New Zealand Kingfisher
The sacred kingfisher is one of the best known birds in New Zealand. A distinctive bird with a green-blue back, buff to yellow undersides and a large black bill. It has a broad black eye-stripe, adults have a white collar. The underparts vary with wear; orange buff to buff when fresh but fading to cream or white when worn.
A wide range of terrestrial and aquatic invertebrates and vertebrates are taken, mostly from the ground, depending on the habitat. Aerial foraging and foraging from flowers and/or leaves has been reported. Kingfishers have been recorded diving up to 1 metre into water to take prey.
New Zealand Woodpigeon Kereru (Ke'-re-roo)
This large and distinctively -coloured pigeon is a familiar sight to many New Zealanders as it has a widespread distribution through the country, being present in extensive tracts of native forest, and rural and urban habitats, including most cities.
In general the upper parts of adult kereru are blue-green, with a purple-bronze iridescence on the neck, mantle and coverts of the wings. The underparts are white with a sharp demarcation between the white and blue-green on the upper breast.
Foods include buds, leaves, flowers and fruit from a wide variety species, both native and exotic.
Piwakawaka ( Pee’-waka-waka)
The fantail is common throughout New Zealand It is one of the few native bird species in New Zealand that has been able to adapt to an environment greatly altered by humans. Fantails use their broad tails to change direction quickly while hunting for insects. They sometimes hop around upside-down amongst tree ferns and foliage to pick insects from the underside of leaves. Their main prey are moths, flies, spiders, wasps, and beetles, although they sometimes also eat fruit. They seldom feed on the ground. The fantail often follows another bird or animal (or human) to capture insects disturbed by their movements. Their friendly and inquisitive cheep is often heard in my garden and I see them every day. Sometimes their curiosity means that they seem to be checking me out!
New Zealand Tui
Tui are unique to New Zealand. Easily recognised by the distinctive white tuft under their throat and their beautiful metallic blue-green sheen. They feed mainly on nectar from flowers of native plants such as Kōwhai, Puriri, Rewarewa, Rātā, Kahikatea, Flax, and Pohutukawa so are commonly found in native forests, bush reserves, and suburban areas They will fly large distances, especially during winter, for their favourite foods.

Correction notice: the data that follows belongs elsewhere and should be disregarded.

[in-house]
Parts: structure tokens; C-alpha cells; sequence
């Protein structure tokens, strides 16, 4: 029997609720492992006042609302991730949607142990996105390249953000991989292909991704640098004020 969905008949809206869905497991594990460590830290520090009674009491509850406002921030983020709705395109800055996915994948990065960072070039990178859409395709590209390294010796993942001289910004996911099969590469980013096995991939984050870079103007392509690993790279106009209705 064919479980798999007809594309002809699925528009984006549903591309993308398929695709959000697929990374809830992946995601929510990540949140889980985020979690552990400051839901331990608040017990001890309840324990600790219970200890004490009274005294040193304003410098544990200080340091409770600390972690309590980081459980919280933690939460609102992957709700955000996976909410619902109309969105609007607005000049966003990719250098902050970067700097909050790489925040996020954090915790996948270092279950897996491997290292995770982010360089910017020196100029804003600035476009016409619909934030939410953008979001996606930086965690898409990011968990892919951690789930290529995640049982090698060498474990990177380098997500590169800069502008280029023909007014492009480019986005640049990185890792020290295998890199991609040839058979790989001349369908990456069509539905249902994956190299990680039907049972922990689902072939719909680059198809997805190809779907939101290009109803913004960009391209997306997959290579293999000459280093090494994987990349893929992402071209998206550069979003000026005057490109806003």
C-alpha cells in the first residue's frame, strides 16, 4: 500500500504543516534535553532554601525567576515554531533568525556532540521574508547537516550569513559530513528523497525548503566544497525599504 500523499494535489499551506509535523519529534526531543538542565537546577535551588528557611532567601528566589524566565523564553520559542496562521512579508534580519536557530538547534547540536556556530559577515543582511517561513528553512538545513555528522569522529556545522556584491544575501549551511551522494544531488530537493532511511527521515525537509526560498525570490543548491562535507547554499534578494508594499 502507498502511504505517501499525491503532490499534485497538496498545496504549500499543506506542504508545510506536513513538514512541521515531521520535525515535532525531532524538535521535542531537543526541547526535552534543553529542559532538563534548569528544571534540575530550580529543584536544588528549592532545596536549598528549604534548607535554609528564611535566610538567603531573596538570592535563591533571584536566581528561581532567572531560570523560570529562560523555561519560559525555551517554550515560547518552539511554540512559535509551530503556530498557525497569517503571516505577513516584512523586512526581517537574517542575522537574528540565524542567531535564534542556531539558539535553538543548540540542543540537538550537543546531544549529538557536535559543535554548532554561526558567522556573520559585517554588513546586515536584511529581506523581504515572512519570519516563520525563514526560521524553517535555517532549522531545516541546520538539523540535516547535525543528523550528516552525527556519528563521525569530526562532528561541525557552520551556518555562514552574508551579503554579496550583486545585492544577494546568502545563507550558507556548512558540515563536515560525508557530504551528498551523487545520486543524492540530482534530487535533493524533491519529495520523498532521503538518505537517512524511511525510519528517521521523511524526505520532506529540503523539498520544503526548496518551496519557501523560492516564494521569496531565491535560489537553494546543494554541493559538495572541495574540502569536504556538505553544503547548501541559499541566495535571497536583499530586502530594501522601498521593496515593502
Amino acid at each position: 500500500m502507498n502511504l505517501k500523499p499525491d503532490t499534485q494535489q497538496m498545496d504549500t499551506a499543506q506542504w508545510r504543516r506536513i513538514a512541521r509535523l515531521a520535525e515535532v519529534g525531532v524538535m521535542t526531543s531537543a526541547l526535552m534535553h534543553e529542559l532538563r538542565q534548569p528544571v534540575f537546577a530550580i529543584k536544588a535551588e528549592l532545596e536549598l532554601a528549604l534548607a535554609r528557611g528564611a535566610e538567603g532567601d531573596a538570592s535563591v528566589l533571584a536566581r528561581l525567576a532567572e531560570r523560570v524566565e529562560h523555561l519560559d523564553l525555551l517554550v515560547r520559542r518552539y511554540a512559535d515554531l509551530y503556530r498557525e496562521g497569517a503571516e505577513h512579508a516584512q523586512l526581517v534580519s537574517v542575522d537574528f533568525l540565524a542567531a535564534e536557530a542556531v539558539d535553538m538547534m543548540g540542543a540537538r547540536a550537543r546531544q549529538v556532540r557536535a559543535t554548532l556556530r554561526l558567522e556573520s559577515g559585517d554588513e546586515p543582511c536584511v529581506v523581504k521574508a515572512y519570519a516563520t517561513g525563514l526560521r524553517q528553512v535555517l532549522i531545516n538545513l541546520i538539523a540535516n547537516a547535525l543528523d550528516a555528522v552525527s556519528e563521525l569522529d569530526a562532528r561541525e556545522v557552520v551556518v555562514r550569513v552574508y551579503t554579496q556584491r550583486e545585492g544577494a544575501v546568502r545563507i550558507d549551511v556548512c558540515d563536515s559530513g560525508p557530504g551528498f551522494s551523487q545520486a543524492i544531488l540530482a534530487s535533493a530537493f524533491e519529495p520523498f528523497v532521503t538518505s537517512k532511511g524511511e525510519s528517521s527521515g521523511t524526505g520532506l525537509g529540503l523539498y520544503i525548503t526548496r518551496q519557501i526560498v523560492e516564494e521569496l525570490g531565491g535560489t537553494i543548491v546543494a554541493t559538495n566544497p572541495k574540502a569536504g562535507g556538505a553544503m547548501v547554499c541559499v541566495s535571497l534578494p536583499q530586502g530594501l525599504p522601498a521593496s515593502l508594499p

These beautiful birds can often be heard singing their wonderful melodies long before they are spotted.
New Zealand Pukeko
The pukeko is a widespread and easily recognisable bird that has benefitted greatly by the clearing of land for agriculture. Most common foods are the stems, shoots, leaves and seeds of grasses, sedges, rushes, clover, and bulrush. They also eat garden vegetables and crop plants. Distinctive looking with its brilliant red frontal shield and deep violet breast plumage, the pukeko also has a complex and vocal social life.
The kākā is a large parrot. Flocks of boisterous kākā gather in the early morning and late evening to socialise - their antics and raucous voices were well known to Maori. Kākā are acknowledged as one of the most musical of all parrots with a variety of melodic whistles and warbles along with the more typical parrot-like screeches. Their diet includes berries of all kinds, seeds, the nectar of kōwhai, rātā, flax and beech honeydew. They also like grubs and are often seen digging invertebrates from rotten logs. Kākā play an important role in the forest by pollinating flowers. They require large tracts of forest to survive and habitat loss from forest clearance for agriculture and logging has had a devastating effect.
Also, having evolved in the absence of mammalian predators, kākā have many characteristics that make them easy prey. Predators such as stoats, rats and possums eat chicks and eggs. Browsing by introduced pests such as possums, deer and pigs has reduced the abundance of food. Introduced wasps compete with kākā for honeydew which is an essential part of their diet, especially if they are to breed.
The Department of Conservation has a national programme to co-ordinate Kaka recovery and captive bred birds are beginning to be released into the wild.